These kinds of multi-layered strategies are quick and easy to execute and open up the possibilities for playing tactician. Generally speaking the basic mechanics of the game aren’t that different from the first, but the increased level of freedom and quality of life improvements around selecting moves means that gameplay emphasizes the “real time” aspect of real-time strategy, and ironically makes the game feel closer to an action-RPG than XCOM. It’s fitting then that Bowser also joins the fight and that users can (finally) build teams entirely comprised of Mario characters without Rabbids — allowing those of us who survived the nineties to live out our fantasy of playing a modern action-RPG sequel to Super Mario RPG. Given that Nintendo themselves have all but abandoned the concept of a full-fledged Mario role-playing game (R.I.P. Paper Mario), this is the closest we’ll ever get.
Speaking of Super Mario RPG, a game that famously gave the keys to the Mushroom Kingdom to developer Squaresoft (the Final Fantasy guys) to create their own offbeat, quirky version of Nintendo’s beloved IP, Sparks of Hope follows suits and does much of the same to a more successful degree than its predecessor. For the first game, the developers at Ubisoft were clearly handling the Mario brand with the utmost care and the result was almost too slavish at times, creating a series of environments that felt relatively safe in their homage to the expectations of the Mario world. Here, the creators seem to be leaning into the spirit of Nintendo’s best-in-class world design rather than trying to recreate it and force Rabbids in. Each planet has its own visual identity and acts as a greater hub with tons of quest markers and labyrinthian depths to explore. Finishing the main story quests opens up additional pathways with more side quests to explore and some soft locking of certain areas means that there’s generally a good reason to return to planets after you’ve moved on and gained new abilities.
The plot itself is serviceable but thin, although nobody was expecting Mass Effect-level depth here. The press materials tout the game as having 34-min of handcrafted cinematics which, while ambitious for a [gasp] Nintendo game, is pretty sparse overall. Much of the game’s lore comes in the form of “Echo Memories” which are essentially logs that flesh out the greater world. It’s common gaming parlance and the memories can be discovered through exploration or purchased via one the game’s multiple currencies. The biggest improvements made to the narrative over Kingdom Battle rest in how the game handles and integrates the Rabbids.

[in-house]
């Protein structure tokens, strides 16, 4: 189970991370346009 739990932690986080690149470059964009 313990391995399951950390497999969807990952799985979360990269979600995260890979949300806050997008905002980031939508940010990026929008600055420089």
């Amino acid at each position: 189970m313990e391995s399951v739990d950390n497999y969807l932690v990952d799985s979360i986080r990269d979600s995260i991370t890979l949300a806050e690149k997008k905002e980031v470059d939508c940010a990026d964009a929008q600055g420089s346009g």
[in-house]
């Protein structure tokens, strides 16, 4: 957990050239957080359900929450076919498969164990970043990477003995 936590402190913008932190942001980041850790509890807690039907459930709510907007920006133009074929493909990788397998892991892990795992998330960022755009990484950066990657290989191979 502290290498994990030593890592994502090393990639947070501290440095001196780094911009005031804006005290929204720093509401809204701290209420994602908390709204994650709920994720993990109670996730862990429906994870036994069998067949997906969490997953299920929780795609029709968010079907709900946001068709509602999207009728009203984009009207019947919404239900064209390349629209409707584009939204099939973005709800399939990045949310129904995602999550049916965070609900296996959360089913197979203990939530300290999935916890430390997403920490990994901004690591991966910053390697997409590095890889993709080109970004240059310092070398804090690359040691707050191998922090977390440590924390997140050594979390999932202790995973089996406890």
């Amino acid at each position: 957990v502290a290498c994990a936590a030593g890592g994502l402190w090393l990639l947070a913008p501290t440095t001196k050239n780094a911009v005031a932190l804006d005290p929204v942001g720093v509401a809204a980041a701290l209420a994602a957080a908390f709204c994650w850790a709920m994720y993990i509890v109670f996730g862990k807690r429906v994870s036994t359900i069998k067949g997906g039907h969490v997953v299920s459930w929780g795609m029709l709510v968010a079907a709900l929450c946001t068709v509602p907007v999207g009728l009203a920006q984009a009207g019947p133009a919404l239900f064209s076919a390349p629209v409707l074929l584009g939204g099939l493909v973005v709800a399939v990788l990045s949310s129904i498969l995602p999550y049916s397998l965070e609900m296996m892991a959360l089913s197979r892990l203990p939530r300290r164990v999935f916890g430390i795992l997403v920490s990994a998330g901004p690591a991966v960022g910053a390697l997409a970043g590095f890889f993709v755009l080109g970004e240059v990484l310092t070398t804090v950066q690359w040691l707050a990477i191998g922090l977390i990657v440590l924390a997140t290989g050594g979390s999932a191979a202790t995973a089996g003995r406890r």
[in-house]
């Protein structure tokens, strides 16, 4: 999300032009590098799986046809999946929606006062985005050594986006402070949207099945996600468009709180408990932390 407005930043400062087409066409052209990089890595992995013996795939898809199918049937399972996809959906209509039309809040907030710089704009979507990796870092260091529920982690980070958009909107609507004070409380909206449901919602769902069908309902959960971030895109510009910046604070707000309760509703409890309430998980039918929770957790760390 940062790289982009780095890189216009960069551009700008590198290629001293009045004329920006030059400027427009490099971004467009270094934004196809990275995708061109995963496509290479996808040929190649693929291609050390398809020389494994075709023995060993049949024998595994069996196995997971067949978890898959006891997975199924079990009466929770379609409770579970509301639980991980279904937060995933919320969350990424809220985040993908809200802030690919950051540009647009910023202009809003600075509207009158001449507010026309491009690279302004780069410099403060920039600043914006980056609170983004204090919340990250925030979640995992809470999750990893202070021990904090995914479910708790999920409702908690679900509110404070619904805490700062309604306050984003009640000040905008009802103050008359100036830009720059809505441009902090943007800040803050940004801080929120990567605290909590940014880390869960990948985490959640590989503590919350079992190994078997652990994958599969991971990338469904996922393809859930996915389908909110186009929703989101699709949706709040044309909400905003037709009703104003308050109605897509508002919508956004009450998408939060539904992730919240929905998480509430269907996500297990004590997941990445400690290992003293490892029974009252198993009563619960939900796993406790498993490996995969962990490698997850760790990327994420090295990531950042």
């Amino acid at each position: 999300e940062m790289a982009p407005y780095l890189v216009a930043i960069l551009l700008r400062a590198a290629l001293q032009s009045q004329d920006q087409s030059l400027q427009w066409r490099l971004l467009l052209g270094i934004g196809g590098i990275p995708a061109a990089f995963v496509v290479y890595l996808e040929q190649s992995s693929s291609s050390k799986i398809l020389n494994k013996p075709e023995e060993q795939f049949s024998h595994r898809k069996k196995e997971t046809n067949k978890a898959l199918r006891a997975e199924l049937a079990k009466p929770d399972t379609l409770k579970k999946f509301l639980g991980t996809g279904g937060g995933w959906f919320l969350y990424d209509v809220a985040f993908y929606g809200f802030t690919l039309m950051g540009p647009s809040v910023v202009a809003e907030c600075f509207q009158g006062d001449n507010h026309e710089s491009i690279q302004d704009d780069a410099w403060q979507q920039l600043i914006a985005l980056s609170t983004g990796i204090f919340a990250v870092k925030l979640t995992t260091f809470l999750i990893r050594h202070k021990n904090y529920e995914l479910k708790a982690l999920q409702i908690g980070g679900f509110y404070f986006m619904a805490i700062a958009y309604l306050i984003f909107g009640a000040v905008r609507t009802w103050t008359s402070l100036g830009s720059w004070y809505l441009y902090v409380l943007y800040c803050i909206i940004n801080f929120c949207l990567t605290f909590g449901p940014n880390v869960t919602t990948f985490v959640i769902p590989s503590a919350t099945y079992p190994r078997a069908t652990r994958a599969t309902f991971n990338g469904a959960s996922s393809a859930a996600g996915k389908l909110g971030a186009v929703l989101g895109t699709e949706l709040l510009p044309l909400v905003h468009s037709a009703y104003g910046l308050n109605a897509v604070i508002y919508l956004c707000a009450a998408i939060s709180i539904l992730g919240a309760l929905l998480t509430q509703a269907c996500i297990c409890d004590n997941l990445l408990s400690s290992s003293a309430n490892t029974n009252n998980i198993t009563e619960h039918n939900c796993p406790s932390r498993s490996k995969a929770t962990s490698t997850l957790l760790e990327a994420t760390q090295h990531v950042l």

I’ll be candid here: I was not a fan of the “Rabbids” half of the Mario + Rabbids the first time around. The most obvious parallel for them is of course the cultural phenomenon/mental anguish generators known as Minions. They’re a race of villainous underlings that run amok making noise, pratfalling, and being generally “kooky” to the dismay of anyone above a middle school reading level. They’re squarely designed for children and the approach taken with them in Kingdom Battle wasn’t one I enjoyed. The general plot revolved around Rabbids getting up to so much mischief, that actually break through the time space continuum and land in Mario’s universe, wherein they immediately begin fucking with reality on a Multiverse of Madness level. Frankly, I played the majority of the first game either on mute or by skipping scenes entirely. It appears that the story leads on the sequel have taken this criticism to heart and have wildly toned down the level of in-your-face zaniness from the Rabbid clan. Sure, there’s still waves of pantomime humor and a general irreverence played up, but there is less beating viewers over the head with their wackiness. I found myself actually enjoying the slightly more subtle approach to comedy this time around and the sweet mercy of ending comedic bits before they go on too long.
If the general story (and punchline) of Kingdom Battle was “What if Mario bUt RaBBiDs?,” that too has been much improved in the sequel. Not to overstate, but the influences from all kind of science fiction properties can be felt here and it’s to the game’s benefit that they had an natural “in” to space by leaning on the beloved Mario Galaxy games as a backdrop. Sure, it doesn’t really amount to much beyond window dressing but there’s a certain delight in seeing Mario and friend stand heroically around a hologram in a blue-hued war room on a spaceship, getting their mission from a playfully sardonic AI. Hell, as if though couldn’t be more on the nose they literally arm Mario with dual blasters that would make Star-Lord spring to action à la Rick Dalton.
The game’s visuals are vibrant, with both cinematics and in-engine gameplay oozing Dreamworks-style animations and tone (in some ways better than Dreamworks themselves). There are some issues with the frame rate, however, especially when the environments begin filling up with particle effects. In my playthrough, I found that the game stuttered at certain points in exploration when too much detail was trying to render. By the second planet (Pristine Peaks), I was seeing frame rate dips and slowdown regularly whenever climbing to higher points in the map where snowfall effects were at their peak (pun intended). None of it was game-breaking and may even be smoothed out with a post-launch patch, but it really shows just how taxing games have become on the downright geriatric Switch hardware. In a game that’s essentially a series of walled gardens and methodically paced action, seeing the game struggle in docked mode rendering 1080p is kind of sad.
All things considered, this series once again delivers on its promise to be better than it has any right to be. Playfully written with a meaty campaign and stellar combat systems, it’s a shining star in a sea of great Switch releases this year. That star just happens to have the face of a Quiznos rat.
Mario + Rabbids Sparks of Hope launches on Nintendo Switch on Oct. 20.